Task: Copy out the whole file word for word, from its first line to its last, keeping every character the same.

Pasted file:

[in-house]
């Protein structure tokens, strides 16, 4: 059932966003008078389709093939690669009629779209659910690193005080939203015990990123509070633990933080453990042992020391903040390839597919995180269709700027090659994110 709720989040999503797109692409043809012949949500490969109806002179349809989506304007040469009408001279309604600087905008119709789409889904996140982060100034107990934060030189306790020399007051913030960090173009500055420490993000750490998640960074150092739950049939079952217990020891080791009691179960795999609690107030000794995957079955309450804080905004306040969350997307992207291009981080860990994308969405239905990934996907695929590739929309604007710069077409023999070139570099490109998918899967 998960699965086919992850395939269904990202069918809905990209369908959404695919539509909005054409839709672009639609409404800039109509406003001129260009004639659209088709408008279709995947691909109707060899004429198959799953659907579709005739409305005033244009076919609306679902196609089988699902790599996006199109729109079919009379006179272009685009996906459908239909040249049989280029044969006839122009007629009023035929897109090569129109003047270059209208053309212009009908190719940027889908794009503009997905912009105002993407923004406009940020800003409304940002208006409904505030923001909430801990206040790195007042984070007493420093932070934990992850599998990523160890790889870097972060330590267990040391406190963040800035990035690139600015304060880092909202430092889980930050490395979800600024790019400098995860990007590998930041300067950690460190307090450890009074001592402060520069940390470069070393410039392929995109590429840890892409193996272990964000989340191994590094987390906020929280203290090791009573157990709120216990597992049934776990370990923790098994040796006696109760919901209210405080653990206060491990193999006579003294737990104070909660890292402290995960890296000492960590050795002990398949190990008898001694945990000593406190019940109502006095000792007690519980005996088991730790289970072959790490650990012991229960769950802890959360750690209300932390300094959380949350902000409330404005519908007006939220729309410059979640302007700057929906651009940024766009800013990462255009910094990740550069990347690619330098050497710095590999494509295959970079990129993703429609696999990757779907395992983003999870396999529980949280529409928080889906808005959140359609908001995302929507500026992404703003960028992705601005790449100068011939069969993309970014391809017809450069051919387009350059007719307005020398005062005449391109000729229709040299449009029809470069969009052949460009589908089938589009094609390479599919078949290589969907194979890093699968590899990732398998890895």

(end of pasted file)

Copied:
[in-house]
């Protein structure tokens, strides 16, 4: 059932966003008078389709093939690669009629779209659910690193005080939203015990990123509070633990933080453990042992020391903040390839597919995180269709700027090659994110 709720989040999503797109692409043809012949949500490969109806002179349809989506304007040469009408001279309604600087905008119709789409889904996140982060100034107990934060030189306790020399007051913030960090173009500055420490993000750490998640960074150092739950049939079952217990020891080791009691179960795999609690107030000794995957079955309450804080905004306040969350997307992207291009981080860990994308969405239905990934996907695929590739929309604007710069077409023999070139570099490109998918899967 998960699965086919992850395939269904990202069918809905990209369908959404695919539509909005054409839709672009639609409404800039109509406003001129260009004639659209088709408008279709995947691909109707060899004429198959799953659907579709005739409305005033244009076919609306679902196609089988699902790599996006199109729109079919009379006179272009685009996906459908239909040249049989280029044969006839122009007629009023035929897109090569129109003047270059209208053309212009009908190719940027889908794009503009997905912009105002993407923004406009940020800003409304940002208006409904505030923001909430801990206040790195007042984070007493420093932070934990992850599998990523160890790889870097972060330590267990040391406190963040800035990035690139600015304060880092909202430092889980930050490395979800600024790019400098995860990007590998930041300067950690460190307090450890009074001592402060520069940390470069070393410039392929995109590429840890892409193996272990964000989340191994590094987390906020929280203290090791009573157990709120216990597992049934776990370990923790098994040796006696109760919901209210405080653990206060491990193999006579003294737990104070909660890292402290995960890296000492960590050795002990398949190990008898001694945990000593406190019940109502006095000792007690519980005996088991730790289970072959790490650990012991229960769950802890959360750690209300932390300094959380949350902000409330404005519908007006939220729309410059979640302007700057929906651009940024766009800013990462255009910094990740550069990347690619330098050497710095590999494509295959970079990129993703429609696999990757779907395992983003999870396999529980949280529409928080889906808005959140359609908001995302929507500026992404703003960028992705601005790449100068011939069969993309970014391809017809450069051919387009350059007719307005020398005062005449391109000729229709040299449009029809470069969009052949460009589908089938589009094609390479599919078949290589969907194979890093699968590899990732398998890895």